Lauren+Hart

Lauren Hart

Grade: 12

Future Job: Photographer for National Geographic, or working as an environmental engineer to help improve society. 

Future College: Maybe Arizona State University. Maybe University of Arkansas. 

Years doing photography: 7-8 

Wingspan: How long have you been doing photography? When did you really get into doing it?

Hart: “I have been doing photography for about seven years. I started when I was in fifth grade, taking pictures of my dogs in my backyard and birds around my neighborhood. In eighth grade was when I really started taking photography seriously. I joined the yearbook staff in middle school and began doing more photojournalistic photography. I fell in love with photography the second I picked up my first camera and knew from that moment that I would live the rest of my life with a camera in my hands.”

Wingspan: What classes have you been taking at school for photography?

Hart: “At school I first took photojournalism as a class where I could become more advanced and skilled at taking photojournalistic pictures. I learned a lot from photojournalism through my teacher, Mrs. B [former yearbook adviser Carole Babineaux], because she taught me how to express my own perspective through the images that I take.”

Wingspan: Why do you like photography so much?

Hart: “I don’t like it, I love it. I love photography with a burning passion. It gives me a voice and allows me to share how I see the world and the amazing people/things that inhabit it. There is no better feeling than when I take an amazing picture or finally master a new skill/technique. It is almost like reaching the top of a mountain and realizing that after all of your hard work, you finally made it to the top and can enjoy the beautiful view. And there are always more mountains to be climbed just as there will always be room for me to improve my photography. I guess to summarize that, I love photography because it allows me to get lost in my own world where everything is seen through my own perspective and I get to share that with everyone close to me.”

Wingspan: What inspires you?

Hart: “I am inspired by my desire to share my work with others. I want to show people that we live in a beautiful world, despite all of the ugly things we see happen on a daily basis. Through my perspective, I see the world as something that is worth exploring, so I want to inspire others to discover a love for the world/ environment that we live in. I am inspired by the ability to inspire others.”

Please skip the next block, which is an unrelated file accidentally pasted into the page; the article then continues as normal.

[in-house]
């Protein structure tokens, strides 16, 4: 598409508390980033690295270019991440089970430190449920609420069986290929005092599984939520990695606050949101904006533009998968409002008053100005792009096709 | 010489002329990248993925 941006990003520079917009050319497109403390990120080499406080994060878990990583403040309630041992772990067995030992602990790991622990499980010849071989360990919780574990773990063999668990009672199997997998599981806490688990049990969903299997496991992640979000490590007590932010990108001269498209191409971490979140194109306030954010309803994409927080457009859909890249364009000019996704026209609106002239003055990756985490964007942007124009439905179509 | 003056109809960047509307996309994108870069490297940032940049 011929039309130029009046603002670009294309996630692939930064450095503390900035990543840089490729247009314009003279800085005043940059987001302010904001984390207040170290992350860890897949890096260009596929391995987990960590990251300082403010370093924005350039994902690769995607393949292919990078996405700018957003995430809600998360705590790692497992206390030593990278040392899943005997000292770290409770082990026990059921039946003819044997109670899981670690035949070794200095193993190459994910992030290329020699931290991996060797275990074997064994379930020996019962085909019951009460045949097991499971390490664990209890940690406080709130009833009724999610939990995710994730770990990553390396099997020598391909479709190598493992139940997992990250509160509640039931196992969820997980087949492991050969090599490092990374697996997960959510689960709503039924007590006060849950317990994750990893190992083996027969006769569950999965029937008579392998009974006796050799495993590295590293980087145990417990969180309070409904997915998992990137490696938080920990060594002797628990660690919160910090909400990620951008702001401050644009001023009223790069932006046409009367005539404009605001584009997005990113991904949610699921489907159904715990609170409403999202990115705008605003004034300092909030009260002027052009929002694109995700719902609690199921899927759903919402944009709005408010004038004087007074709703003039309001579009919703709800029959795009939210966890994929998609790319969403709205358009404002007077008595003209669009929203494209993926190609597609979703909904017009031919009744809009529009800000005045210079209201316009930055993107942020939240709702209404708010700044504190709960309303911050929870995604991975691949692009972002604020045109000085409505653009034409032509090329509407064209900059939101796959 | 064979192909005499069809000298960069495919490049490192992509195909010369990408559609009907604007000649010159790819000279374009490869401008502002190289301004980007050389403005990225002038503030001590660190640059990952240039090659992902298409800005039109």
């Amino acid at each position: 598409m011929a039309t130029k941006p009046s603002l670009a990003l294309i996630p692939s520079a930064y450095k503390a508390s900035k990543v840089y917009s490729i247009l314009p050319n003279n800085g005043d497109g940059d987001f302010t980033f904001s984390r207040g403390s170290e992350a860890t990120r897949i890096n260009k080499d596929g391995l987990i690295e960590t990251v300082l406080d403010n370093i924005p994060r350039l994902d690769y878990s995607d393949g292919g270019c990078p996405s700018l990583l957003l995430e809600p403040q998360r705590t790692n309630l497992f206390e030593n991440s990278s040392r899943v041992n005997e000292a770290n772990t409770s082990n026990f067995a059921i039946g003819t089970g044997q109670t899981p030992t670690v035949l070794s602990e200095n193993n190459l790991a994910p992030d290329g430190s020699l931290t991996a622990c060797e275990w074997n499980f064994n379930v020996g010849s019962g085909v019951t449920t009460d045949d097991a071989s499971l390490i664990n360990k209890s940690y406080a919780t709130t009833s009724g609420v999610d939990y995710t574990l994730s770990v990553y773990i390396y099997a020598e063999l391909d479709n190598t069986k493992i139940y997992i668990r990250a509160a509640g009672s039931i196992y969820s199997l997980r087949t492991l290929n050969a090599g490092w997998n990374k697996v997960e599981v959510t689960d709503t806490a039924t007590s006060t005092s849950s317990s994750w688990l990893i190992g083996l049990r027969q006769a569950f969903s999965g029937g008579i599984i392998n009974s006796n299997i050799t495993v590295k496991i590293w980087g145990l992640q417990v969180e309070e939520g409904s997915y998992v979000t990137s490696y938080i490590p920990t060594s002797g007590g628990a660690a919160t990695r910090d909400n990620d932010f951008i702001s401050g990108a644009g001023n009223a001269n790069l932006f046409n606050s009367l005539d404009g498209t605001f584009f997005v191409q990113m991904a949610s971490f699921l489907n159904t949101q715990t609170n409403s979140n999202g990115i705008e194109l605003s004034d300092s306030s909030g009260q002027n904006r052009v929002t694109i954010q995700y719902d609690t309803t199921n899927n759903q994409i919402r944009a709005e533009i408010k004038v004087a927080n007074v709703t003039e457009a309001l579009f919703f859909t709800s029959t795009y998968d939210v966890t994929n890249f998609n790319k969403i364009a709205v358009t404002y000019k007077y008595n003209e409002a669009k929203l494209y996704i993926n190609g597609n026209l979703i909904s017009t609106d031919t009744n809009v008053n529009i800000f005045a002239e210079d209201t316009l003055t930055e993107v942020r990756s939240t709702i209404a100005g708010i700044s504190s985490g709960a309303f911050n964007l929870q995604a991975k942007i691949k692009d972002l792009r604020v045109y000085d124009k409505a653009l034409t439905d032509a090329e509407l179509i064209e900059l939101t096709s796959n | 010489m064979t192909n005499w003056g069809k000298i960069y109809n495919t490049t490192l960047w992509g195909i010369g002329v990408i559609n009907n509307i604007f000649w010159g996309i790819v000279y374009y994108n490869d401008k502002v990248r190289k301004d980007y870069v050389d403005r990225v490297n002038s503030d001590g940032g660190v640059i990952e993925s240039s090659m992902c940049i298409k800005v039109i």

Wingspan: How do you feel when you take photos?

Hart: “There is no better feeling than when I take an amazing picture or finally master a new skill/technique. It is almost like reaching the top of a mountain and realizing that after all of your hard work, you finally made it to the top and can enjoy the beautiful view. And there are always more mountains to be climbed just as there will always be room for me to improve my photography. I feel at peace and comfortable when I am taking photos. Time feels like it stands still and I could be somewhere taking photos for hours at a time, not even knowing how much time has gone by. It gives me a sense of accomplishment because I am doing what I love and I am doing my best at it.”

Wingspan: What kind of camera do you use and how long have you had it? Is it your first camera or have you had previous ones?

Hart: “I use a Canon 5D Mark IV, which I have had for the past year and a half. This camera is not my first camera, but it is the first one that I have bought for myself. It was a $2000 camera, not including the lenses. The cost, however, was completely worth it because I love this camera almost as much as I love my family. I take it with me everywhere I go, including my recent trip to Iceland last summer where I took some of my favorite pictures.”

Wingspan: What advice would you give to someone who wants to get into photography?

Hart: “I would say that is super important to capture what you are passionate about. Don’t try to copy other photographer or steal their pictures because in the end it is not representative of your creativity and interests. Find something that you love, whether it be sports, portraits, landscapes, etc. and practice taking those pictures until you get comfortable with it. Never give up on getting better either, because what may seem hard at one point will always get easier with time and practice.”

 

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